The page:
Within this context, the present study seeks to provide a comparative evaluation of the efficacy of intravenous paracetamol, dexketoprofen, and ibuprofen in treating headache induced by acute migraine attack.

Materials and Methods

Study Design and Subjects

Our study was conducted at Pamukkale University Hospital Emergency Service between June 2018 and February 2020. This clinical trial was approved by the Pamukkale University Non-Interventional Clinical Research Ethics Committee (date: 29.05.2018, number: 11) and subsidized by the Pamukkale University Coordination Unit of Scientific Research Projects (2019TIPF006). Our study was registered and approved by the American clinical trial registry (NCT04372264 at https://clinicaltrials.gov). Our ED accomdates 120,000 annual patient encounters and during the study period a research assistant and/or faculty member managed this research 24 hours per day.

Among the patients admitted to the ED with the complaint of headache, those who met the ‘International Classification of Headache Disorders’ criteria for migraine without aura (8) and agreed to participate were recruited for our study after being evaluated in accordance with the inclusion and exclusion criteria.

Group I: Intravenous paracetamol (1000 mg) (Parol 1000 mg vial – Atabay Chemistry – İstanbul)

Group II: Intravenous Dexketoprofen Trometamol (50 mg) (Arveles 50 mg ampoule – Menarini – İstanbul)

Group III: Intravenous ibuprofen (400 mg) (Intrafen 400 mg vial – Gen – İstanbul)

After randomization, the drugs were diluted in 150 mL of physiological saline at the above-mentioned doses and administered as intravenous infusion (15 min). In addition, 10 mg metoclopramide in 150 cc physiological saline was administered intravenously to those with complaints of nausea as a 15-min slow infusion, concomitantly with the study drugs as standard care. Pain scores were assessed using the visual analog scale (VAS) at 0, 15, 30, and 60 min, and migraineurs were followed up in terms of vital signs and potential adverse effects. Each VAS score was marked on different forms. The migraineurs were followed up for 60 min in terms of efficacy, bioavailability, and complications of the drugs used in the study. The study was planned to terminate at 60 min, and patients with persisting pain were administered with a slow intravenous infusion of fentanyl 1 mcg/kg.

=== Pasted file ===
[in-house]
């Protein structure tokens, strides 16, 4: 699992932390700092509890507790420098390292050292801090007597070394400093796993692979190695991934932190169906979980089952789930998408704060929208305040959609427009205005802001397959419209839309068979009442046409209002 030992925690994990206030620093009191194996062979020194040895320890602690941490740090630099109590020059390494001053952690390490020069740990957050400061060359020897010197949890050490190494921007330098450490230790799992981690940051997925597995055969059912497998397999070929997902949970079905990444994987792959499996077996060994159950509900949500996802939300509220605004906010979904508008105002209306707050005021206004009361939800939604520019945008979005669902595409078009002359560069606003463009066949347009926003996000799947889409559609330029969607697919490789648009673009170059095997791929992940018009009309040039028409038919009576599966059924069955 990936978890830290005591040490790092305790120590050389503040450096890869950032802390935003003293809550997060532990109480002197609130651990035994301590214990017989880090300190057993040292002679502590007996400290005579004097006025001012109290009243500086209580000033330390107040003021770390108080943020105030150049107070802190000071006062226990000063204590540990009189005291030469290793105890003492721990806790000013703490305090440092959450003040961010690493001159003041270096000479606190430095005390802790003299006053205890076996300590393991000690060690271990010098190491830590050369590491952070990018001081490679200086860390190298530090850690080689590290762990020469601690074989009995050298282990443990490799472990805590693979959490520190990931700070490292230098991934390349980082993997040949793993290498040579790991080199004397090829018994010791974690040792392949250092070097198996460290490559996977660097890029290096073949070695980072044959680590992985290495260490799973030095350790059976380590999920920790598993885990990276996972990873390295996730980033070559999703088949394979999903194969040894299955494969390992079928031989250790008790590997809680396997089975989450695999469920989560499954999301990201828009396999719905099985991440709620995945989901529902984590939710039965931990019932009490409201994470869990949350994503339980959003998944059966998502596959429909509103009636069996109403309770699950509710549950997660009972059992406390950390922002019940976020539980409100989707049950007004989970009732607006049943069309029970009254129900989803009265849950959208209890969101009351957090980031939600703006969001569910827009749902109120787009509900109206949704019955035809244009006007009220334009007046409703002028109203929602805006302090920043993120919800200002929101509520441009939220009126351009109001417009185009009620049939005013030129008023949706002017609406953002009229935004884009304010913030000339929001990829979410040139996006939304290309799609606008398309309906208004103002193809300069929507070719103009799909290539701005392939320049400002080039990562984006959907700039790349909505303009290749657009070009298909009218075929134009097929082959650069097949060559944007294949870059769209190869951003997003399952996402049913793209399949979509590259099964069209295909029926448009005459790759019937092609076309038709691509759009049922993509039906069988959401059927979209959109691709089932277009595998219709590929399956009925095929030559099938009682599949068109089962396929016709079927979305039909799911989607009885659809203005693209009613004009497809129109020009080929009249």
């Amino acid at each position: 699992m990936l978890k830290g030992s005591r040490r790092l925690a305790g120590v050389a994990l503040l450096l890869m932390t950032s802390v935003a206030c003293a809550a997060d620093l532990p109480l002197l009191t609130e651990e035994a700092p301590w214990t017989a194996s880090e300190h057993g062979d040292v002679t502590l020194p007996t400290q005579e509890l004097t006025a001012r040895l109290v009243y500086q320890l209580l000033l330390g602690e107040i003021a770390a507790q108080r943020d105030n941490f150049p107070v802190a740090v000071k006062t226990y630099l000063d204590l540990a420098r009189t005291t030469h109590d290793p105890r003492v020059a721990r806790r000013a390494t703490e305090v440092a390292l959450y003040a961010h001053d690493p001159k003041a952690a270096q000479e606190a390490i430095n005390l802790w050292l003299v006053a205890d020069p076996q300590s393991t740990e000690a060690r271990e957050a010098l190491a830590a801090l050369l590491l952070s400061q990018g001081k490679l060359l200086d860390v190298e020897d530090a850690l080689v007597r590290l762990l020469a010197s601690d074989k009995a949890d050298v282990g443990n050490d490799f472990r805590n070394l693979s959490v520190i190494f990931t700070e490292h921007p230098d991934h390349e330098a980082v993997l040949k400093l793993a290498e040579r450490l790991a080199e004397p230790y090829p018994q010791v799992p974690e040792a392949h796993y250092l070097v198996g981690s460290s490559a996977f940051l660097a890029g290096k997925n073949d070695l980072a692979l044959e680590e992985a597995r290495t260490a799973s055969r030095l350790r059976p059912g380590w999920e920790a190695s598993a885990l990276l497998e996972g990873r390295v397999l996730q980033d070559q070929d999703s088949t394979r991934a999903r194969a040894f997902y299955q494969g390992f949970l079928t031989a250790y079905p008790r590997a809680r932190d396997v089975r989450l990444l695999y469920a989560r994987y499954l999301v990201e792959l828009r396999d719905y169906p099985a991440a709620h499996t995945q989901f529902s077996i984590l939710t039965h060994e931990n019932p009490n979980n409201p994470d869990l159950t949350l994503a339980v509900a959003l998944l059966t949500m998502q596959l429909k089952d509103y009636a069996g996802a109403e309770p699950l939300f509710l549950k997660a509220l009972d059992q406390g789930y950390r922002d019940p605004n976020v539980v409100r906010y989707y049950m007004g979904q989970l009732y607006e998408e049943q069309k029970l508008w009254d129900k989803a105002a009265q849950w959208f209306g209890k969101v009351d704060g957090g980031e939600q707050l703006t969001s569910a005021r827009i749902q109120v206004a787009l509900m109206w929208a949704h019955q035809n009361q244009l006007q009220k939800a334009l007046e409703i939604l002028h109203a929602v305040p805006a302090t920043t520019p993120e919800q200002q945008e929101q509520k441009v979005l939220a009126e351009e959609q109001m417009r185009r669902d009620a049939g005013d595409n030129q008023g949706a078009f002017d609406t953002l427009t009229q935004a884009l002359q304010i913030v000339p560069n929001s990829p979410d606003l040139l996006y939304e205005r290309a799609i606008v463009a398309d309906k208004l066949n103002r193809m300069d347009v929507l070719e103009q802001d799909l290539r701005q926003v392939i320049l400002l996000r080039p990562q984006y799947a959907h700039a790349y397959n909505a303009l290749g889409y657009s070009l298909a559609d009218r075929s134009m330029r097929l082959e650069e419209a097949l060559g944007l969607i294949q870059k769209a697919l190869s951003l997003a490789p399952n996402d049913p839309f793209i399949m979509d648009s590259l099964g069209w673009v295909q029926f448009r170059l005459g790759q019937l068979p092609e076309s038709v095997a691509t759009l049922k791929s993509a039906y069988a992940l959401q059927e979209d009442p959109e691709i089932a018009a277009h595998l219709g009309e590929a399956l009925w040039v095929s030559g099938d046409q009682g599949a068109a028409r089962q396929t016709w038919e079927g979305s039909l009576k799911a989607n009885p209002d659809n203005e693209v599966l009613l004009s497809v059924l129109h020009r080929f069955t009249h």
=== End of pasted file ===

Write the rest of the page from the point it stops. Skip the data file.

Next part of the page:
Data Collection

Our clinical trial recruited patients between the ages of 18 and 65 who presented to the ED with headache caused by acute migraine attack without aura, agreed to participate in the study, gave their informed consent, and matched the inclusion criteria. The specific considerations for patient selection are detailed in the following inclusion and exclusion criterion sections.

Inclusion Criteria:

- Suffering from headache due to acute migraine attack without aura,

- Being aged between 18-65,

- Providing written consent to participate in the study.

Exclusion Criteria:

- Taking analgesic drugs in the last 6 h,

- Taking ergotamine-derived drugs in the last 24 h,

- Being pregnant and during the lactation period,

- Being allergic to the study drugs,

- Hemodynamically unstable,

- Undergoing renal transplantation,